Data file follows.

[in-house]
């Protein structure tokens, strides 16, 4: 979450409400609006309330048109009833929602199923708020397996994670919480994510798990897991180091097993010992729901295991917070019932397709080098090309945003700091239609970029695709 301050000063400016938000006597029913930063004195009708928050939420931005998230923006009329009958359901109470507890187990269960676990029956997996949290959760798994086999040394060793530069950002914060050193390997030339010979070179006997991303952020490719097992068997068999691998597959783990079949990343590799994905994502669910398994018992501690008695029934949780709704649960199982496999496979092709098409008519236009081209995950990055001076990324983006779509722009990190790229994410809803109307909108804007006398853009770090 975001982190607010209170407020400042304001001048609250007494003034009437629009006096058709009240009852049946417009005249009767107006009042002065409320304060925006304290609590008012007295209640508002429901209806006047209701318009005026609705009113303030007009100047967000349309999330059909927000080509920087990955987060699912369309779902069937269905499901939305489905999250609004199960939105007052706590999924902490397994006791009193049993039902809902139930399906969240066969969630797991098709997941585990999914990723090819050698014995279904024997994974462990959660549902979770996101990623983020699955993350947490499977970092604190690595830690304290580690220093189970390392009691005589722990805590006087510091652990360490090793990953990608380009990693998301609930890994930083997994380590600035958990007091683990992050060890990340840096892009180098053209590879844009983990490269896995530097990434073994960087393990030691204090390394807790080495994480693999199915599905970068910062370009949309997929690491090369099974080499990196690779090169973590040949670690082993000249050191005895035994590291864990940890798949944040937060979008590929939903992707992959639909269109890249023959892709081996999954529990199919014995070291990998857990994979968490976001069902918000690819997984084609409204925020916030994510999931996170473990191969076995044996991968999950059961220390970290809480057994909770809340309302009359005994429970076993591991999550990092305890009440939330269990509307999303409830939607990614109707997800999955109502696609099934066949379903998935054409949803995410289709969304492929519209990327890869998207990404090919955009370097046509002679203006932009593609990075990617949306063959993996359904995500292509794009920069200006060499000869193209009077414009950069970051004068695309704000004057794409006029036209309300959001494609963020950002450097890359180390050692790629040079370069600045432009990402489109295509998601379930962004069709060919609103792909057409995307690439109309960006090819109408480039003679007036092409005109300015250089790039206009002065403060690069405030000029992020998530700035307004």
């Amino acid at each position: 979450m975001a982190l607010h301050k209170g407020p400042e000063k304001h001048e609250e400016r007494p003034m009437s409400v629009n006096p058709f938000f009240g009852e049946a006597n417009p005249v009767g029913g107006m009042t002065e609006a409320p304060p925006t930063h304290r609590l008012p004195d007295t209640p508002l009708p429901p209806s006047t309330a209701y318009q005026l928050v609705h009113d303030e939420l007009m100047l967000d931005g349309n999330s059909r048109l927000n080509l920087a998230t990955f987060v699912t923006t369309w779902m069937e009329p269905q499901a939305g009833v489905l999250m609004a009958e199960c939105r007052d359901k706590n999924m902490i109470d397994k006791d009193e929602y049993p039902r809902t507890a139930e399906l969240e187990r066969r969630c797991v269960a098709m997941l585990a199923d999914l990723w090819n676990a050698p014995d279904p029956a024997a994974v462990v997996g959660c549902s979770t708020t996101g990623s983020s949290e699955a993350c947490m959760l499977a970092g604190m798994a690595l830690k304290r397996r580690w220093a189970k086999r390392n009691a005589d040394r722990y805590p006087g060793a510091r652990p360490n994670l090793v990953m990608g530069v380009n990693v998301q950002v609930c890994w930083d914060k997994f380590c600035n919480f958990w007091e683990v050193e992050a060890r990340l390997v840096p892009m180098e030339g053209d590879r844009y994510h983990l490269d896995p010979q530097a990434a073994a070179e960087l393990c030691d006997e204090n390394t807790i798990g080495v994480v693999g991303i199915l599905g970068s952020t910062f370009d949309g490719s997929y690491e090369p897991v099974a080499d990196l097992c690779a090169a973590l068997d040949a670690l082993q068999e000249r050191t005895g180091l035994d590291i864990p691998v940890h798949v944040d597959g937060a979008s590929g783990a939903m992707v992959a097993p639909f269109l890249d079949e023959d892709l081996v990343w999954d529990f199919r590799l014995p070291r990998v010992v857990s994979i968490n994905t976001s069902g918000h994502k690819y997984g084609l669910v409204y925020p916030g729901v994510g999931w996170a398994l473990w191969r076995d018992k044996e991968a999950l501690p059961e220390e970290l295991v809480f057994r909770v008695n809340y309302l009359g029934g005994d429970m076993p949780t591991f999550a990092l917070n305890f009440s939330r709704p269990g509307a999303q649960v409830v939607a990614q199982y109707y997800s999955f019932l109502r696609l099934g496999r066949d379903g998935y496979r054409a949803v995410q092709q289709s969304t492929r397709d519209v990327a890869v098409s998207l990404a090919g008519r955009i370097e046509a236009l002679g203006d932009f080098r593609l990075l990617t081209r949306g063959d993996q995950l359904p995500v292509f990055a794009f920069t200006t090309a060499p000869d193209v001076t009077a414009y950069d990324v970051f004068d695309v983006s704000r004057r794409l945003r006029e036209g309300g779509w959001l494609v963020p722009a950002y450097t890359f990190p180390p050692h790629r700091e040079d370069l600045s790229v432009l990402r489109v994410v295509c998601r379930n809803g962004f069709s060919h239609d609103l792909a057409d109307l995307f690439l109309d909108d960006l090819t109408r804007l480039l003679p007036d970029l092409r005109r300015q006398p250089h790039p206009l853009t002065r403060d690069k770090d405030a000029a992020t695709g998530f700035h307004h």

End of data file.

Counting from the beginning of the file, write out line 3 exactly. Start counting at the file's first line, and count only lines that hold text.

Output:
């Amino acid at each position: 979450m975001a982190l607010h301050k209170g407020p400042e000063k304001h001048e609250e400016r007494p003034m009437s409400v629009n006096p058709f938000f009240g009852e049946a006597n417009p005249v009767g029913g107006m009042t002065e609006a409320p304060p925006t930063h304290r609590l008012p004195d007295t209640p508002l009708p429901p209806s006047t309330a209701y318009q005026l928050v609705h009113d303030e939420l007009m100047l967000d931005g349309n999330s059909r048109l927000n080509l920087a998230t990955f987060v699912t923006t369309w779902m069937e009329p269905q499901a939305g009833v489905l999250m609004a009958e199960c939105r007052d359901k706590n999924m902490i109470d397994k006791d009193e929602y049993p039902r809902t507890a139930e399906l969240e187990r066969r969630c797991v269960a098709m997941l585990a199923d999914l990723w090819n676990a050698p014995d279904p029956a024997a994974v462990v997996g959660c549902s979770t708020t996101g990623s983020s949290e699955a993350c947490m959760l499977a970092g604190m798994a690595l830690k304290r397996r580690w220093a189970k086999r390392n009691a005589d040394r722990y805590p006087g060793a510091r652990p360490n994670l090793v990953m990608g530069v380009n990693v998301q950002v609930c890994w930083d914060k997994f380590c600035n919480f958990w007091e683990v050193e992050a060890r990340l390997v840096p892009m180098e030339g053209d590879r844009y994510h983990l490269d896995p010979q530097a990434a073994a070179e960087l393990c030691d006997e204090n390394t807790i798990g080495v994480v693999g991303i199915l599905g970068s952020t910062f370009d949309g490719s997929y690491e090369p897991v099974a080499d990196l097992c690779a090169a973590l068997d040949a670690l082993q068999e000249r050191t005895g180091l035994d590291i864990p691998v940890h798949v944040d597959g937060a979008s590929g783990a939903m992707v992959a097993p639909f269109l890249d079949e023959d892709l081996v990343w999954d529990f199919r590799l014995p070291r990998v010992v857990s994979i968490n994905t976001s069902g918000h994502k690819y997984g084609l669910v409204y925020p916030g729901v994510g999931w996170a398994l473990w191969r076995d018992k044996e991968a999950l501690p059961e220390e970290l295991v809480f057994r909770v008695n809340y309302l009359g029934g005994d429970m076993p949780t591991f999550a990092l917070n305890f009440s939330r709704p269990g509307a999303q649960v409830v939607a990614q199982y109707y997800s999955f019932l109502r696609l099934g496999r066949d379903g998935y496979r054409a949803v995410q092709q289709s969304t492929r397709d519209v990327a890869v098409s998207l990404a090919g008519r955009i370097e046509a236009l002679g203006d932009f080098r593609l990075l990617t081209r949306g063959d993996q995950l359904p995500v292509f990055a794009f920069t200006t090309a060499p000869d193209v001076t009077a414009y950069d990324v970051f004068d695309v983006s704000r004057r794409l945003r006029e036209g309300g779509w959001l494609v963020p722009a950002y450097t890359f990190p180390p050692h790629r700091e040079d370069l600045s790229v432009l990402r489109v994410v295509c998601r379930n809803g962004f069709s060919h239609d609103l792909a057409d109307l995307f690439l109309d909108d960006l090819t109408r804007l480039l003679p007036d970029l092409r005109r300015q006398p250089h790039p206009l853009t002065r403060d690069k770090d405030a000029a992020t695709g998530f700035h307004h």